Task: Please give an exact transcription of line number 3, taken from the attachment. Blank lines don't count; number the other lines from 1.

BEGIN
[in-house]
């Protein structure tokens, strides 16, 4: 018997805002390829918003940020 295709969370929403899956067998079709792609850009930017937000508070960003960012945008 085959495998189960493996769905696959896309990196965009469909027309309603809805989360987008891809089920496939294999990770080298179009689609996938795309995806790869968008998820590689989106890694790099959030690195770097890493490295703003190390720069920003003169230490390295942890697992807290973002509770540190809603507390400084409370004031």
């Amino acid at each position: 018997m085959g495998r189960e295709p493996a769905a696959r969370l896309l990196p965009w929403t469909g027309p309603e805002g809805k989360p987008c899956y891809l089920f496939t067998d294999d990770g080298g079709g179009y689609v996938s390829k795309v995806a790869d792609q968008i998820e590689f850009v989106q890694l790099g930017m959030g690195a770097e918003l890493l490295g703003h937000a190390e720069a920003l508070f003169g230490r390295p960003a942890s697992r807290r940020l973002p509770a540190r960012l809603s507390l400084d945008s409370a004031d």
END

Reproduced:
């Amino acid at each position: 018997m085959g495998r189960e295709p493996a769905a696959r969370l896309l990196p965009w929403t469909g027309p309603e805002g809805k989360p987008c899956y891809l089920f496939t067998d294999d990770g080298g079709g179009y689609v996938s390829k795309v995806a790869d792609q968008i998820e590689f850009v989106q890694l790099g930017m959030g690195a770097e918003l890493l490295g703003h937000a190390e720069a920003l508070f003169g230490r390295p960003a942890s697992r807290r940020l973002p509770a540190r960012l809603s507390l400084d945008s409370a004031d």